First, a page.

A more pragmatic definition of risk is based on measuring betas to each of the key markets risks to which the portfolio is exposed. In view of the dominant role that public equities play in most institutional and individual portfolios, at Partners Capital we use the equity market beta of a portfolio as the most important measure of overall portfolio risk to target and maintain. Given that most portfolios also incorporate exposure to other asset classes, such as fixed income, credit, property and commodities, it is important to capture the market risk or betas of each of these diverse asset classes in any overall portfolio risk measure. Therefore, the portfolio’s beta to each of these markets is first calculated. In order to represent the portfolio’s risk in a single term, we translate each of the asset class risks into the common denominator of equity equivalent risk. We refer to this single risk measure as Equivalent Net Equity Beta (“ENEB”). For example, high yield credit has a high correlation with equity markets, but significantly lower volatility than equities; thus exposure to high yield credit currently gets translated into ENEB at a rate of 0.6 to equities. On the other hand, government bond returns have recently shown a negative -0.2 beta to public equities. So if the portfolio has a 30% allocation to government bonds, the portfolio’s ENEB is reduced by 6% (30% x -0.2). In general, risky assets tend to have a positive ENEB, while safety-oriented assets tend to have a low or negative ENEB. These ‘look-through’ ENEB exposures can be calculated for a portfolio of managers and aggregated together, since they are expressed as a common measurement.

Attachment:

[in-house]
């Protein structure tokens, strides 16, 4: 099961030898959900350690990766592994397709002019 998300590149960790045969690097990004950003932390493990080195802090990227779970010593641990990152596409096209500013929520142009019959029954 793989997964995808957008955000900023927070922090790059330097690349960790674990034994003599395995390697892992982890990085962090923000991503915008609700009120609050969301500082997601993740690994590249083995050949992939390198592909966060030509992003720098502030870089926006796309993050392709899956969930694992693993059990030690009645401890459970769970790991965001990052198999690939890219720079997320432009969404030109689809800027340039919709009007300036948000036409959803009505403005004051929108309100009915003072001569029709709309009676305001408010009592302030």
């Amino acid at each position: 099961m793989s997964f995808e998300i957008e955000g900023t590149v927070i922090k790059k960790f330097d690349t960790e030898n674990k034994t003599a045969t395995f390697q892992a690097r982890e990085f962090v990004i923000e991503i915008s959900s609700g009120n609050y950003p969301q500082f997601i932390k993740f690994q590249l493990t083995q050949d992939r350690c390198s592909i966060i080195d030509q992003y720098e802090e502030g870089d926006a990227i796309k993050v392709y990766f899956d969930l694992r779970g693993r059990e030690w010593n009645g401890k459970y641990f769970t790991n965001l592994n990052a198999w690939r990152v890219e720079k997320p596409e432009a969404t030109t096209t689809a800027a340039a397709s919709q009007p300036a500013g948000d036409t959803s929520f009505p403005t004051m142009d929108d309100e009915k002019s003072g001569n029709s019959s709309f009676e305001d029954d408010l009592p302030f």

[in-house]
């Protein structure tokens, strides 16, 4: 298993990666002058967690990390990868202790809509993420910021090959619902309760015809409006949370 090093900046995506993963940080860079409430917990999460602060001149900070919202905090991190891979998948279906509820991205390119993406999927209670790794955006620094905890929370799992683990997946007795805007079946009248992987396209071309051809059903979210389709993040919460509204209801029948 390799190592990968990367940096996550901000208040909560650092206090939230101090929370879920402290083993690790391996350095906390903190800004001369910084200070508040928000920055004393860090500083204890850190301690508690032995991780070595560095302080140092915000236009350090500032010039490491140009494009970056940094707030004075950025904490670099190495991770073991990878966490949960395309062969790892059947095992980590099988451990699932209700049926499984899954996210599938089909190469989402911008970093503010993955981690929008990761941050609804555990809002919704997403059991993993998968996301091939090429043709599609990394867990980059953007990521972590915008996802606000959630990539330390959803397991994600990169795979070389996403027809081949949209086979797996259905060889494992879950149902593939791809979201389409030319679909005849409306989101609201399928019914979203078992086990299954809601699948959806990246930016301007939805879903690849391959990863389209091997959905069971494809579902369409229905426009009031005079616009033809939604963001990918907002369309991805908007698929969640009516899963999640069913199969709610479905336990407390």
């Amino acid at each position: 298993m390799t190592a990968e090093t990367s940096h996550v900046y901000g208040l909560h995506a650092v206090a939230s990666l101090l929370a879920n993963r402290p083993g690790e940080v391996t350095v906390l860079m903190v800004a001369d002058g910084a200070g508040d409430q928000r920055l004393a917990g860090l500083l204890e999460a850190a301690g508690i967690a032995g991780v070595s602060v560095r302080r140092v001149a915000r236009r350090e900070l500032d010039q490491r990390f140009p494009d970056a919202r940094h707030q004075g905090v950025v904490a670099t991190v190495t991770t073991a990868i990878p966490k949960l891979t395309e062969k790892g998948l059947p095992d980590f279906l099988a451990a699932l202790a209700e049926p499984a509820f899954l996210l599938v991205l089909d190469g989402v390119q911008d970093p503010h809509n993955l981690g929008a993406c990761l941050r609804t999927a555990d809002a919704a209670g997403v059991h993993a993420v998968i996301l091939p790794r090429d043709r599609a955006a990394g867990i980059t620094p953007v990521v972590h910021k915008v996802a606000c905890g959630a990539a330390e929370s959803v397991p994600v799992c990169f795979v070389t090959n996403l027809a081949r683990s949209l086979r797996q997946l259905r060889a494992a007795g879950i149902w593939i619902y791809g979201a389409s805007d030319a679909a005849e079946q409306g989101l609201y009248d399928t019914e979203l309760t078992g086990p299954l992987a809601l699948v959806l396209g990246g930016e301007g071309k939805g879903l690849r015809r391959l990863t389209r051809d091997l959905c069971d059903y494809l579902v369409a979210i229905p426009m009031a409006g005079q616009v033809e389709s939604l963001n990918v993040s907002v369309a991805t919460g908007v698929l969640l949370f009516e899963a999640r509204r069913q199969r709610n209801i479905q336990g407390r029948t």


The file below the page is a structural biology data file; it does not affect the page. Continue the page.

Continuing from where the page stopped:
Once the level and nature of each market risk in a portfolio is determined, separating out performance into market exposures and portfolio manager skill (i.e., skill from asset allocation, manager selection, etc.) is relatively straightforward. The return on market exposures is simply the allocation to each market beta multiplied by the passive return from the market indices that corresponds with each beta. We refer to this as the “beta return” of the portfolio.
To calculate the beta exposure of a portfolio, we examine actual manager exposure reports, calculate a multi-factor regression of their performance against indices for each source of beta (e.g., equities, credit, and commodities beta) and then verify our analysis through direct discussions with the manager to confirm their market exposures. This “beta-base” of manager exposures becomes the basis for assessing their performance at the portfolio level accurately. We believe that an investor cannot accurately determine whether a portfolio is performing well or poorly without understanding the aggregate beta in the portfolio.
The introduction of hedge funds to any portfolio highlights the importance of using look-through manager beta exposures to assess a portfolio’s performance. We illustrate this by comparing two hypothetical hedge fund portfolios, described in Figure 3 below.
We separated the selected funds into two groups: a High Beta Portfolio, with more directional exposure, and a Low Beta Portfolio, with more market neutral exposure. All of the selected hedge funds are constituents of the Credit Suisse/Tremont Hedge Fund Index, measuring the broad performance of the hedge fund industry. However, deeper analysis of the underlying exposures and performance shows just how different the risk exposures can be between different strategies and managers. The numbers underneath each column heading (DM Equity, EM Equity, etc.) are the betas that each of the two portfolios has to those different market risks. For example, the High Beta Portfolio’s return should rise by +1.1% due to its credit exposure alone if the credit market index rises by +10% (applying the credit beta or factor of 0.11). The underlying market exposures translate to an equivalent net equity beta (ENEB) of approximately 0.69 for the High Beta Portfolio and 0.10 for the Low Beta Portfolio.